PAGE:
By Wang Feng, compiled by Han Fei.
This article is based on the speech given at the Developer Summit of the Yunqi Computing Conference by Wang Feng, a senior technical expert at Alibaba Computing Platform Division.
With the massive data growth, today is more than ever what one might call the data age. Today, the boundaries of computing have been infinitely extended by the explosion of data in more ways than you can count. It is difficult to compute the value of data. Of course, when it comes to big data processing, you cannot forget to mention the next-generation big data computing engine - Apache Flink. This blog attempts to look into the development process of Flink in an attempt explain why Alibaba chose Flink over its competitors.
With the advent of the AI era and the explosive growth of data, data processing in typical big data business scenarios usually follows the following pattern. Batch processing is used to process the full data and stream computing is used to process real-time incremental data. In most business scenarios, a user's business logic remains the same for batch processing and stream processing. However, computing engines for batch and stream processing are actually quite different. Therefore, that user generally needs to write two sets of code. This undoubtedly causes additional burdens and costs. At Alibaba, two different sets of business processes targeting full data and incremental data, respectively, are often required to process goods data for Alibaba's various e-commerce platforms, including Taobao, Tmall, and AliExpress. Because of this, the technical experts at Alibaba have often wondered if it were possible to have an integrated set of big data processing technologies that allow us to develop a set of code based on our own business logic. In such a case, only one solution can support the processing of full data and incremental data or real-time data processing. This is the reason why Alibaba chose Flink.
Currently, there are many open-source big data computing engines available on the market, such as Storm, Samza, Flink, and Kafka Stream for steam computing as well as Spark, Hive, Pig, and Flink for batch processing. However, among all of those computing engines, only two support both stream processing and batch processing: Apache Spark and Apache Flink.
Now let's consider different factors including technologies and ecosystems to have a comprehensive view of the two engines. From the perspective of the technical philosophy, Spark simulates stream computing based on batch computing. Flink is the opposite. It simulates batch computing based on stream computing.
From the perspective of technical development, the simulation of stream computing based on batch computing has some technical limitations, which may be difficult to break. However, Flink shows better scalability because it simulates batch computing based on stream computing. Alibaba decided to use Flink to implement a unified and general-purpose big data engine in the long term.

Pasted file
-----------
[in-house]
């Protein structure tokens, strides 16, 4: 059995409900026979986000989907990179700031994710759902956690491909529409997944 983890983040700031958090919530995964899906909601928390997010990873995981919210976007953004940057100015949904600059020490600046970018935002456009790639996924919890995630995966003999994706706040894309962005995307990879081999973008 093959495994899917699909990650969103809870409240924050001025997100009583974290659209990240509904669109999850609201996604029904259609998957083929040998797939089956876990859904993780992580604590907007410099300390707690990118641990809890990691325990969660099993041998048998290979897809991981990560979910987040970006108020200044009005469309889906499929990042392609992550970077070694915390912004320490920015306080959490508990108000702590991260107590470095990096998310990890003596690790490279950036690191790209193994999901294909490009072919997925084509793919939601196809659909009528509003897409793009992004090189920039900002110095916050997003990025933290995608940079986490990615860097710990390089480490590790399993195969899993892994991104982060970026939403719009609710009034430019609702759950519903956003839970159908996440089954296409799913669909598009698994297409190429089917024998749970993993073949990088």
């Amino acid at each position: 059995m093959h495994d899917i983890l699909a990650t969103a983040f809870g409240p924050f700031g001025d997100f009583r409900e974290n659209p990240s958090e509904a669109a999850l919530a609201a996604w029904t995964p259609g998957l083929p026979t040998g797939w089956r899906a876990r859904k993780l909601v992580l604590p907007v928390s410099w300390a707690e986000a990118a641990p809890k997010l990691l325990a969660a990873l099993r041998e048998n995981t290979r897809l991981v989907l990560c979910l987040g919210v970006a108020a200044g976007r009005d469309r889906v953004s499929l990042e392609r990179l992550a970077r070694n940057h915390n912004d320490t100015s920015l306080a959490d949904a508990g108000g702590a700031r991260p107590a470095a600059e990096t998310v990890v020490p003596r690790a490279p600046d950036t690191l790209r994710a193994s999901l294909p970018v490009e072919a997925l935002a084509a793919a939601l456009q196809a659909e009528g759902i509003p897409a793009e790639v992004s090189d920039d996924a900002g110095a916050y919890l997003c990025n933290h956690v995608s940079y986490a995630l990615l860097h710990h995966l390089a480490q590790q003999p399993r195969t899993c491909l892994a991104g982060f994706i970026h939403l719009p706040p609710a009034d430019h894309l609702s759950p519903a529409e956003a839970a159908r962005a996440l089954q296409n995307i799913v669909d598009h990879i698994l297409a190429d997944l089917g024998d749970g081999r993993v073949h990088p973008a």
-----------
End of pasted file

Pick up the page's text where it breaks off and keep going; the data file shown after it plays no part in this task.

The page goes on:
Flink is a unified big data computing engine with low latency and high throughput. When used in production at Alibaba, Flink can process hundreds of millions messages or events every second with only milliseconds of latency. Flink also provides the Exactly-once consistency semantics. This guarantees data security. This allows the big data engine Flink to have the ability to process data in financial scenarios.
A platform built on Apache Flink at Alibaba was officially launched in 2016 and then was involved in two big scenarios at Alibaba: search and recommendation. Currently, all Alibaba services, including the services found in all of Alibaba subsidiaries, use this Flink-based real-time computing platform. At the same time, the Flink computing engine runs on open-source Hadoop clusters. YARN of Hadoop is used for resource management and scheduling, and HDFS is used for data storage. Therefore, Flink can seamlessly integrate with the open-source big data software Hadoop
This Flink-based real-time computing engine not only provides internal services at Alibaba, but also supports Flink-based cloud products in the entire developer ecosystem by using cloud product APIs at Alibaba Cloud.
The performance of Flink at Alibaba can be understood in terms of such things like scale, size, events, and speed, as summarized by the figure shown here.
Scale is one important metric to judge if a system is mature. When Flink was initially implemented at Alibaba, only several hundreds of servers were involved with it - a small fraction of those at Alibaba. However, now the scale used is in the tens of thousands. This large scale is rare even internationally speaking. So far, Alibaba has had petabyte-level accumulative state data based on Flink. Currently, more than one trillion events are processed on Flink each day. Flink can process over 472 million transactions per second during business peaks, which is truly astronomical. One of the most notable of application scenarios is the Alibaba data dashboard during Double 11 events.
Next, I am going to talk more about Apache Flink from the open-source development perspective. How was Apache Flink born? How did it gradually mature to what it is now? Why did Alibaba adopt Flink in its evolution process? And last what contributions and support has Alibaba made to Flink?
Flink originated from the Stratosphere research project on big data. This research project was launched by the Technical University of Berlin. Originally, Flink was developed for batch computing. Later, core members of the StratoSphere team incubated Flink in 2014 and contributed it to Apache in the same year. Flink became a top-level Apache big data project soon after that. In the meantime, streaming became the primary direction of the research at the Flink project, specifically here we are talking about using stream computing for all big data computations. This is the history of how Flink came to be what it is today.